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Cluttering and Hoarding -Outer Child Messes – Part 1

July 26, 2011 1 comment

Cluttering and Hoarding — Messy Outer Child Behaviors

(c) Susan Anderson 2010

Is your Outer Child a clutterer? Do you want to develop neater habits? Become more orderly? Would you like to purge your home and overstuffed schedule of unnecessary things? This blog will help you.

If you’re a garden variety clutterer – you might have clothes that need putting away, dishes stacked up in the sink, or stacks of unopened mail – it is probably due to the rigors of modern life; your inner child feel stressed, tired, discombobulated, or preoccupied, and your Outer Child acts out by dodging clean-up tasks.

Some people have hoarding problems that are nothing short of extreme.

“I’ve fallen behind in my house keeping. Stuff started piling up about six months ago and I seem to have misplaced the living room sofa.”

“I just can’t throw things away, so I move instead. I’ve lived in three different houses in past five years to get away from the clutter but the stacks and piles just grow all over again until they fill up the bathroom and force me to move again.”

Most of us have seen images on TV displaying the chaotic, squalid messes inside the homes of extreme clutterers. If these images arouse our disgust, they also arouse our curiosity and an unspoken acknowledgment there is a spectrum of hoarding behavior and most of us fall somewhere along its continuum. Who doesn’t have a closet or at least a drawer that’s an absolute wreck?

In looking at people’s pileups, we are observing a metaphor for pileups in our own lives that don’t take up physical space. The metaphor unwittingly reminds us of our own unfinished emotional business, unattended goals, unsorted feelings, and un-discarded negative self-messages – messy conglomerations of issues that bury us under their psychological weight.

By looking inside an extreme clutter’s home, we are looking at the results of extreme Outer Child behavior, and the feelings we imagine that must go with it. It boggles the mind. In straining to make sense of it, we consult our own murkiest feelings. By plumbing the depths of our emotional understanding, we get in touch with our human core, and perhaps feel better about ourselves.

Clutterers’ Voices

In attempting to explain their habits and compulsions no matter where they are on the spectrum, people attribute their behavior to a variety of emotional issues:

“I’m a clutterer because I get too easily overwhelmed. A mess makes me so anxious, I avoid doing anything about it.”

“I’m a clutterer because I doubt myself a lot and I’m afraid of making a mistake. ‘When in doubt, don’t throw it out’ – so my piles just keep growing.”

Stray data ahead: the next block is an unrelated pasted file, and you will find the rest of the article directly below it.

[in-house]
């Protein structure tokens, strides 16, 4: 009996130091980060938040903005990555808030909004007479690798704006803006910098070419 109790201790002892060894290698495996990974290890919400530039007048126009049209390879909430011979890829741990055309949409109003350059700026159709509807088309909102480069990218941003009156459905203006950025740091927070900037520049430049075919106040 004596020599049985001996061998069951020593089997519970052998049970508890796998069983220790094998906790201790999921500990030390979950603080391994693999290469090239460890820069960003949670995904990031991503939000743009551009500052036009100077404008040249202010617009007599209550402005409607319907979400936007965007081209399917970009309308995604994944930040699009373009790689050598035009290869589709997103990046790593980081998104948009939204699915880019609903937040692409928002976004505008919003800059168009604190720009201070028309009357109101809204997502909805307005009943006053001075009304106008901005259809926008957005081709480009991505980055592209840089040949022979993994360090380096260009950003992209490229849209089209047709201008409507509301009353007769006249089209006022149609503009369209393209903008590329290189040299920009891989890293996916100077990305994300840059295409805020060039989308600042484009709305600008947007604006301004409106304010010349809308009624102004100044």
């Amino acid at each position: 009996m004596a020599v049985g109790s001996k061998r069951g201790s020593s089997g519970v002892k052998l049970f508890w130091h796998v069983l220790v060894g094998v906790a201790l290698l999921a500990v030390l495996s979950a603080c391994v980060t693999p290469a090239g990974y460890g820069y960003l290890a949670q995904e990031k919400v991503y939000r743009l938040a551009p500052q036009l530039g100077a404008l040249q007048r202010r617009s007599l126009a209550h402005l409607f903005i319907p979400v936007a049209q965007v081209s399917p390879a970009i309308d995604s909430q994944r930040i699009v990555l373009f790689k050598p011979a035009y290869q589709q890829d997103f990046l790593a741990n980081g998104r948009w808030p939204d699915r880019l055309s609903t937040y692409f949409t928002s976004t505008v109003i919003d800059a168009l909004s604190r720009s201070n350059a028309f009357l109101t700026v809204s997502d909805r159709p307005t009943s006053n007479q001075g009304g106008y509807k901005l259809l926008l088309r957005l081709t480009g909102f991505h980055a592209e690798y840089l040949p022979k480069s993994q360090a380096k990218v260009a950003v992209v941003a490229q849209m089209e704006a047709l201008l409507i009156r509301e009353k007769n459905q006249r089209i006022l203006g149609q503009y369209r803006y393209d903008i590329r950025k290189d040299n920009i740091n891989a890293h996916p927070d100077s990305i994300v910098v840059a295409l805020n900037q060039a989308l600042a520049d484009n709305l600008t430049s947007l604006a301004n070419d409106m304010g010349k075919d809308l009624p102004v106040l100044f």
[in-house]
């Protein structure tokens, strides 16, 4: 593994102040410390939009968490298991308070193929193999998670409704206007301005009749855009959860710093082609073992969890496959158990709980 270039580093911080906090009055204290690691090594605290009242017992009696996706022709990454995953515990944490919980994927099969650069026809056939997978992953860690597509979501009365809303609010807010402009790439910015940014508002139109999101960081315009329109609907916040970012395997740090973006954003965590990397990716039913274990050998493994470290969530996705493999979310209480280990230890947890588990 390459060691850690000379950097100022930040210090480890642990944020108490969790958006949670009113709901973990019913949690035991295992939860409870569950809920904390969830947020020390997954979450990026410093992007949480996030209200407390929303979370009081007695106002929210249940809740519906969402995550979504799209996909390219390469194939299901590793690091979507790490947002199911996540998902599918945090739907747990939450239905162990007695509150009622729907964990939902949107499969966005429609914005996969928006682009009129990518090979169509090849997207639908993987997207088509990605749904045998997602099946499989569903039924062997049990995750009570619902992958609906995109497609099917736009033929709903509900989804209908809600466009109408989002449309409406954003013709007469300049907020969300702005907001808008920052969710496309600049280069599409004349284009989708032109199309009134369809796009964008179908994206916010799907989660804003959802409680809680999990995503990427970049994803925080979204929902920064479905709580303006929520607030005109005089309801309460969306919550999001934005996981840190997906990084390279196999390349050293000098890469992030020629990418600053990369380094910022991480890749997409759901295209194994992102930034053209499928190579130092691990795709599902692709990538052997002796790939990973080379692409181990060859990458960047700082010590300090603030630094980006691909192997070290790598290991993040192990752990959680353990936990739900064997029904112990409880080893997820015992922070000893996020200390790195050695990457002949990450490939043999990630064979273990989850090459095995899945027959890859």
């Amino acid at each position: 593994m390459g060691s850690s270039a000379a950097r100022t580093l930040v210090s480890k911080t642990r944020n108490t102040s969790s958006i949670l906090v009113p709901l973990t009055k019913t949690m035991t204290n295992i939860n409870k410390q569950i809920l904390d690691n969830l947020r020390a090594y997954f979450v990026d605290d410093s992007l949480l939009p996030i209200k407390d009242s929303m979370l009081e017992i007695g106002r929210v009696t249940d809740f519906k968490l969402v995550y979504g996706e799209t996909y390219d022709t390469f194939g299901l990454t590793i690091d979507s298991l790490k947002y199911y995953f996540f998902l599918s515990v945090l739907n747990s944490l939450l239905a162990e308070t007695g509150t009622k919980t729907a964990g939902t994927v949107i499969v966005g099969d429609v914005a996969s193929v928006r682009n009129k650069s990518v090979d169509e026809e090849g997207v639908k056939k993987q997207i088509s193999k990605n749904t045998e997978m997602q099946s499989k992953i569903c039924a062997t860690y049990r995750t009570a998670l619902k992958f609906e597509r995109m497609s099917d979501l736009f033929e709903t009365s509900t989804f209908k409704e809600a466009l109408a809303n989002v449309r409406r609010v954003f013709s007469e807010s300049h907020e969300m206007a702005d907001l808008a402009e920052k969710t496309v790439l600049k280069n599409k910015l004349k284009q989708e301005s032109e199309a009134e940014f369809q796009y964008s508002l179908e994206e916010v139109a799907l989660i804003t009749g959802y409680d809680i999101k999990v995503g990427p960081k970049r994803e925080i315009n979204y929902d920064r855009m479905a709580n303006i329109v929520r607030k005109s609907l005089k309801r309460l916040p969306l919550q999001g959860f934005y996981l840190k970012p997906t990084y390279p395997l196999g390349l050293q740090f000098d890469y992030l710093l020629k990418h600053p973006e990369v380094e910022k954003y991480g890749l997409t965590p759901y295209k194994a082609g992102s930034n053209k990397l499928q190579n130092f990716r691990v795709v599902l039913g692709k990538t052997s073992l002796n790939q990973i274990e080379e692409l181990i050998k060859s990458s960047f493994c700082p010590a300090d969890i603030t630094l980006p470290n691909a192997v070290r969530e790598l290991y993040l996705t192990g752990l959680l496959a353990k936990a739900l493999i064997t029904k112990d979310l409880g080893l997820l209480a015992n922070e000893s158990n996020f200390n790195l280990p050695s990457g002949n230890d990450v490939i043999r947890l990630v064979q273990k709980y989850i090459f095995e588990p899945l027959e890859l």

“I’m a clutterer, but I think it’s all about procrastination. I don’t get around to discarding things.”

“I’m a clutterer because I can never have enough. I’m afraid I’ll be out in the world with nothing. Keeping all this stuff keeps me packed in and safe.”

“I’m a clutterer because I have guilt about wasting things. I’d better save them. What if someone might need it some day? But somehow I’ve taken ‘waste not, want not’ through the roof.”

“I’m a clutterer because I don’t feel good enough about myself to live in neat, tidy surroundings I can be proud of.”

“I’m a clutterer because I’m an artist and I guess my messy space is a form of impressionism – a tableau expressing the state of my mind: Chaos.”

“I’m a clutterer because I attach sentimental value to everything that comes my way. I collect it all. I feel too attached to it to get rid of most things.”

“I’m a clutterer because I have trouble making decisions and keeping things avoids making all of those decisions.”

“I’m a clutterer because I’ve had a lot of trauma and throwing things on the floor releases stress.”

“I’m a clutterer because I’m a perfectionist. I wouldn’t want to make the mistake of not keeping something I’m supposed to keep.”

“I’m clutterer because I just can’t just abandon my stuff. I feel too loyal to it. Keeping stuff feels like right thing to do.”

Although most people are able to connect their hoarding, cluttering behaviors to personal issues, they’re not able to answer the next logical question: Why do their problems manifest themselves in physical disarray and not in some other way? More than almost any other ailment we’ve discussed so far, when cluttering and hoarding become compulsive, it leaves people bewildered with their own behavior.